Skip to main content
Competition Policy

Mergers Overview

While some mergers can bring benefits to the economy, some combinations reduce competition and risk harming customers.

Combining the activities of different companies may allow them to develop new products more efficiently or to reduce production or distribution costs. Through their increased efficiency, consumers may benefit from higher-quality goods or services. However, some mergers reduce competition in a market, notably by creating or strengthening a dominant player. This is likely to harm consumers through higher prices, reduced choice or less innovation.

Mergers are welcome to the extent that they do not impede competition. The objective of examining proposed mergers is to prevent harmful effects on competition. Mergers involving companies active in several Member States and reaching certain turnover thresholds are examined at European level by the European Commission. This allows companies trading in different EU Member States to obtain clearance for their mergers in one go (the “one stop shop”).

Application of EU merger control rules

EU merger control rules apply to all mergers no matter where in the world the merging companies have their registered office, headquarters, activities or production facilities. This is because even mergers between companies based outside the European Union impact markets in the EU if the companies do business within the EU. If the annual turnover of the combined businesses exceeds specified thresholds in terms of global and European sales, the proposed merger must be notified to the European Commission. Below these thresholds, the national competition authorities in the EU Member States may review the merger, under the applicable national merger control rules.

According to Article 22 of the EU Merger Regulation, the European Commission may also examine mergers which are referred to it from the national competition authorities of the EU Member States. This takes place on the basis of a request by the national competition authority of an EU Member State. Under certain circumstances, the European Commission may also refer a case to the national competition authority of an EU Member State.

Reasons for approval or prohibition of a proposed merger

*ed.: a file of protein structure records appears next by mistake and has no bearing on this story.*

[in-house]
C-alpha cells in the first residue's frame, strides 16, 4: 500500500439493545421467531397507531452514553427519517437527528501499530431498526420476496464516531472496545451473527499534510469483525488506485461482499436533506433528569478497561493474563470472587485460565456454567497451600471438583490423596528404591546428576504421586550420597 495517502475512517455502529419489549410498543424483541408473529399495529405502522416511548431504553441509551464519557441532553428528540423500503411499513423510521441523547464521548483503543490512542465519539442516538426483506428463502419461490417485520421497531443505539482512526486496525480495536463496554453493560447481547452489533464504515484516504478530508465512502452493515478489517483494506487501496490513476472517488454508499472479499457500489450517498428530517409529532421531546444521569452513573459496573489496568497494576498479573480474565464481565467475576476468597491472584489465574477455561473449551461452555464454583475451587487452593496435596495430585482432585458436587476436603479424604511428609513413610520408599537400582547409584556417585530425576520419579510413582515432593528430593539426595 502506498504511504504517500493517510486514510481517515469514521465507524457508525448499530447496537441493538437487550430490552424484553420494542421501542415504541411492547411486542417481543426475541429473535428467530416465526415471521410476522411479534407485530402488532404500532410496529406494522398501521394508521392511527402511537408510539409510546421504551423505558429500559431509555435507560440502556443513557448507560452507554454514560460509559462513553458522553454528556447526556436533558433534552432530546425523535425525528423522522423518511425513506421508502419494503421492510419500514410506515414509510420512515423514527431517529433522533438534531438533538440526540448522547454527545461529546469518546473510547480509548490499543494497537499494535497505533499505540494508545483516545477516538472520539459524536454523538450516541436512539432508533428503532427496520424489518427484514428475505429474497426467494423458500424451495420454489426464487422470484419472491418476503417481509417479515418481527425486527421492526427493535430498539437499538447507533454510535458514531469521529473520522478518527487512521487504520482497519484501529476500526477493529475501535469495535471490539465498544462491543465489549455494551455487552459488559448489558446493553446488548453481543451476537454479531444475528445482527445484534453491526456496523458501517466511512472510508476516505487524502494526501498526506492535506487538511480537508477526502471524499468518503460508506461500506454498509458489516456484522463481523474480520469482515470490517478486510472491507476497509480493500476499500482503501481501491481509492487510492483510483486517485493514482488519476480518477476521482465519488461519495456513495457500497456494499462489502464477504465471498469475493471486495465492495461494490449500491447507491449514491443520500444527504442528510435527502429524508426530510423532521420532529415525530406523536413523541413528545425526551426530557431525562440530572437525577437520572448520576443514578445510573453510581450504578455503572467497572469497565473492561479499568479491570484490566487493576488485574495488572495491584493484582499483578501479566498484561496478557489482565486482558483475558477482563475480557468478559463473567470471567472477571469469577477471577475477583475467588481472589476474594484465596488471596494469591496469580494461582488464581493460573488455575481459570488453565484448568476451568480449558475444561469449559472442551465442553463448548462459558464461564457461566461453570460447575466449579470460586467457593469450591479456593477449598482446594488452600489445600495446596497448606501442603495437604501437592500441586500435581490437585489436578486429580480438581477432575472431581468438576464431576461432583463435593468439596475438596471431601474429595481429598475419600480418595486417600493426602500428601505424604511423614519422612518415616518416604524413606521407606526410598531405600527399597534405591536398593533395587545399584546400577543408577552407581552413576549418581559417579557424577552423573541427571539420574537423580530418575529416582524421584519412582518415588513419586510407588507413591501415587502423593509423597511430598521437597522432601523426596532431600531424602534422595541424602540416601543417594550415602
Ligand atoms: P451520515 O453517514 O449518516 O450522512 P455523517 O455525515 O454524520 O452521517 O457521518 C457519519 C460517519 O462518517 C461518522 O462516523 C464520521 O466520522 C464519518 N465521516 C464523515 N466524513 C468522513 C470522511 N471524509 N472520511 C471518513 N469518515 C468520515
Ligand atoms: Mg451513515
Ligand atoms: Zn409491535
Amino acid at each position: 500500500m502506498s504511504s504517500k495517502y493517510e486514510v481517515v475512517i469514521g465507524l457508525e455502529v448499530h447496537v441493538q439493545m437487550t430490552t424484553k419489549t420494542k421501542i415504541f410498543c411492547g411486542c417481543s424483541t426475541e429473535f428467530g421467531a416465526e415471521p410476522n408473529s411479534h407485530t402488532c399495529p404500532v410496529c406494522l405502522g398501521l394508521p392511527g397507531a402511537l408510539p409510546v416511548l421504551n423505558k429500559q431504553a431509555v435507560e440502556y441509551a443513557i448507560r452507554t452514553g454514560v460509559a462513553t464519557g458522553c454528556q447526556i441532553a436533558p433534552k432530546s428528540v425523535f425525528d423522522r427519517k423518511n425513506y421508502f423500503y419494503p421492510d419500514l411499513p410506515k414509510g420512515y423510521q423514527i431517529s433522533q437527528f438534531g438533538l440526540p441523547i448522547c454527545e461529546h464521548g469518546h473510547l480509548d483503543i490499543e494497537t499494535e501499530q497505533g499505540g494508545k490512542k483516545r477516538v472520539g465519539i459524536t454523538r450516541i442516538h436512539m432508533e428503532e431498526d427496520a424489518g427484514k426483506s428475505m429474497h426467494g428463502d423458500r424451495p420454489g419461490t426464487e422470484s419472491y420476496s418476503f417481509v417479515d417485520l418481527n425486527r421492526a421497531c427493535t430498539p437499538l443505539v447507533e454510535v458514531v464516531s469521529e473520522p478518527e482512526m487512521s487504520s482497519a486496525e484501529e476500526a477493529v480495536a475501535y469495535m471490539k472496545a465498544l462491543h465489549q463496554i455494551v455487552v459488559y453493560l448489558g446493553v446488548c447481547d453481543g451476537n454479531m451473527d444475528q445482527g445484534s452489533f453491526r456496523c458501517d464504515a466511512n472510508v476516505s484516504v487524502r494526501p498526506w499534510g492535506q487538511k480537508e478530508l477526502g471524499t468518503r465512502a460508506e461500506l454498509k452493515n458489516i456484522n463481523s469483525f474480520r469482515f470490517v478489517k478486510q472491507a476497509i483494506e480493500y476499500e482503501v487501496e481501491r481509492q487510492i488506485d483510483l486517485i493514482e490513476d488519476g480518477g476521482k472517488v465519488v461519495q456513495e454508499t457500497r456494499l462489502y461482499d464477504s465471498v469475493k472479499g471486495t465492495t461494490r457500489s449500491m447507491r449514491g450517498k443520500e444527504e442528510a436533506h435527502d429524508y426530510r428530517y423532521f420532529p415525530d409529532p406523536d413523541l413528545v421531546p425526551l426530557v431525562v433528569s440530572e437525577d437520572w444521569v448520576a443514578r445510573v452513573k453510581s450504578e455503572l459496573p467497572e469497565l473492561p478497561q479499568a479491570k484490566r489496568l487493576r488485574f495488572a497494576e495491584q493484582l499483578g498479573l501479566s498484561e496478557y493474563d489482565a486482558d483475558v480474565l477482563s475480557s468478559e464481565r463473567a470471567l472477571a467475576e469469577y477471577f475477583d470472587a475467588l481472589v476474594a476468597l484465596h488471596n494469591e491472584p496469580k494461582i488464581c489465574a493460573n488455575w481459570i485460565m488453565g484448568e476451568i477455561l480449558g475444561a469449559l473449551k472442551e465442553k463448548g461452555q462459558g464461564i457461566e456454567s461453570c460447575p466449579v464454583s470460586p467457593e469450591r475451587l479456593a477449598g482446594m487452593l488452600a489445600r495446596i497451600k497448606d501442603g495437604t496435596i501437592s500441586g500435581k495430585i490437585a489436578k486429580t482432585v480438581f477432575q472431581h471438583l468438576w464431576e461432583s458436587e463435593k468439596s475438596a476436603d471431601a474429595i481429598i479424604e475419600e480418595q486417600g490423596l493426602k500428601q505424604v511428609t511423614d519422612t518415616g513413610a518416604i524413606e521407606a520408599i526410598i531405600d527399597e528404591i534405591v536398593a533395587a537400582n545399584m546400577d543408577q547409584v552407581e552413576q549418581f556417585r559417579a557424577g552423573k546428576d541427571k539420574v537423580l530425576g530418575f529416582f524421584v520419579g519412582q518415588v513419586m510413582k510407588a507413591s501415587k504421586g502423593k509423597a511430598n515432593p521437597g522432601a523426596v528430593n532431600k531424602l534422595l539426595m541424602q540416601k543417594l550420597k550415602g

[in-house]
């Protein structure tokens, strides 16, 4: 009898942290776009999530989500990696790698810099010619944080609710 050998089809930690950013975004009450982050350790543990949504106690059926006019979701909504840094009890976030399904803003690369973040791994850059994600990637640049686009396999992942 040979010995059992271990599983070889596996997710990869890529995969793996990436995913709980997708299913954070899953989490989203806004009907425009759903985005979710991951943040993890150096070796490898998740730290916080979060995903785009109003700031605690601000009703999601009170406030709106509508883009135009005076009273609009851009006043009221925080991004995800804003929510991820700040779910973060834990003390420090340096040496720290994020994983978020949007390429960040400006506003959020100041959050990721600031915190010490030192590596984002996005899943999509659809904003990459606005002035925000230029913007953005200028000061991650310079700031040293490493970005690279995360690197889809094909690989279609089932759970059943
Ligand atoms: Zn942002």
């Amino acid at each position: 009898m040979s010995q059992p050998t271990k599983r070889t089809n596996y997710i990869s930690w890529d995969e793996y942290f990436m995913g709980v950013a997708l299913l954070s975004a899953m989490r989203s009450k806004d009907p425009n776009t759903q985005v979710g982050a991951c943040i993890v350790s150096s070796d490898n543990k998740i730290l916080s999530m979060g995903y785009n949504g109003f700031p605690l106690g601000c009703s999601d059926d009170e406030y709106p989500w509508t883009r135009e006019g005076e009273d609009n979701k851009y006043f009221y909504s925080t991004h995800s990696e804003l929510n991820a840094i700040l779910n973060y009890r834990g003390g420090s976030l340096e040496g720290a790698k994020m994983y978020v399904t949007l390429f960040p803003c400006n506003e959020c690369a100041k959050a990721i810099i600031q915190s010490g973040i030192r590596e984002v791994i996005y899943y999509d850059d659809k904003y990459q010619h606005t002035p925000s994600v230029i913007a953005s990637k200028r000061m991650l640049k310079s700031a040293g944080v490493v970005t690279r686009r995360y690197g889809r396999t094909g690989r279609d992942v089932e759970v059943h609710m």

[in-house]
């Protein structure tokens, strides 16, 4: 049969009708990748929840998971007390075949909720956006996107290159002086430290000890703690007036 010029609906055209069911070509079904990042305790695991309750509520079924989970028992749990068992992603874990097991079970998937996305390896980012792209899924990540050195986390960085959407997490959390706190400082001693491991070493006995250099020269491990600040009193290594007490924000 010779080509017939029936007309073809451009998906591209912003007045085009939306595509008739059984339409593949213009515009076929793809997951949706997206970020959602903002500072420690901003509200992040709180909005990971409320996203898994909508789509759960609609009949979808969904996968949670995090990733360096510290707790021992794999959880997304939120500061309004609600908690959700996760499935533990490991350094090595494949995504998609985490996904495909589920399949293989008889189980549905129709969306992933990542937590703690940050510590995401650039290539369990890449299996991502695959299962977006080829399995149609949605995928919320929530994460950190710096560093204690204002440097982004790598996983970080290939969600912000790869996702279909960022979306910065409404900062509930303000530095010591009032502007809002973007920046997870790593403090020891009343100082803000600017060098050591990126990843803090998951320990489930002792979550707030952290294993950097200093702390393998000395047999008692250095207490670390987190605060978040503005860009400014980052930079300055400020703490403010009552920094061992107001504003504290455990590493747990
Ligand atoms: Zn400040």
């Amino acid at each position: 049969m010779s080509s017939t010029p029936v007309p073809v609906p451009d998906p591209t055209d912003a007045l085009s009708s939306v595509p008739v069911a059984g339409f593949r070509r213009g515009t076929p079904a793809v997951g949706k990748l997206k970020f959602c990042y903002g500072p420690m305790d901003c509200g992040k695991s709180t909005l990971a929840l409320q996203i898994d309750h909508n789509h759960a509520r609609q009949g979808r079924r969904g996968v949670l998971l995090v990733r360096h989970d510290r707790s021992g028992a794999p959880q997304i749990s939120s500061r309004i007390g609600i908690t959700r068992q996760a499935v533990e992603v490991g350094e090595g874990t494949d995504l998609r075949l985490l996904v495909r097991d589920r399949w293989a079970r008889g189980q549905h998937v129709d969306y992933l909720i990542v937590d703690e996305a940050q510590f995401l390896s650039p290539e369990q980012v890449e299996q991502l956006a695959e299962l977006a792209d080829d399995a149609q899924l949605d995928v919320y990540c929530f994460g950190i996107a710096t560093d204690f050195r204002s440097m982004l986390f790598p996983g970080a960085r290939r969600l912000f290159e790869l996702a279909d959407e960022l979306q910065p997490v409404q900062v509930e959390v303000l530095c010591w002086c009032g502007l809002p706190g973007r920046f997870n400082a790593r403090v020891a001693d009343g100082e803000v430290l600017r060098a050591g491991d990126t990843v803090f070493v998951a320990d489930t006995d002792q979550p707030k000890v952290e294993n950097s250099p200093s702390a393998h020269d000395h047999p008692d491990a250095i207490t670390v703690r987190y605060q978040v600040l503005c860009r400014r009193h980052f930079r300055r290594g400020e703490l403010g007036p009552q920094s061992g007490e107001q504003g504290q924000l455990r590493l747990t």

In assessing proposed mergers, the Commission considers whether they can be expected to significantly impede effective competition in the EU. If they do not, they are approved unconditionally. If they do, and no commitments suitable to remove the impediment are proposed by the merging firms, problematic mergers must be prohibited to protect businesses and consumers from higher prices or a more limited choice of goods or services. Proposed mergers may be prohibited, for example, if the merging parties are major competitors or if the merger would otherwise significantly weaken effective competition in the market, in particular by creating or strengthening a dominant player.

Conditional approvals

Most problematic mergers are nevertheless approved, with specific conditions. In the course of the merger review process, companies have the opportunity to propose and negotiate solutions with the European Commission. Therefore, even if the European Commission finds that a proposed merger could distort competition, the parties may commit to taking action to try to correct this likely effect. They may commit, for example, to sell part of the combined business or to license technology to another market player. If the European Commission is satisfied that the commitments would maintain or restore competition in the market, thereby protecting consumer interests, it gives conditional clearance for the merger to go ahead. It then monitors whether the merging companies fulfil their commitments and may intervene if they do not.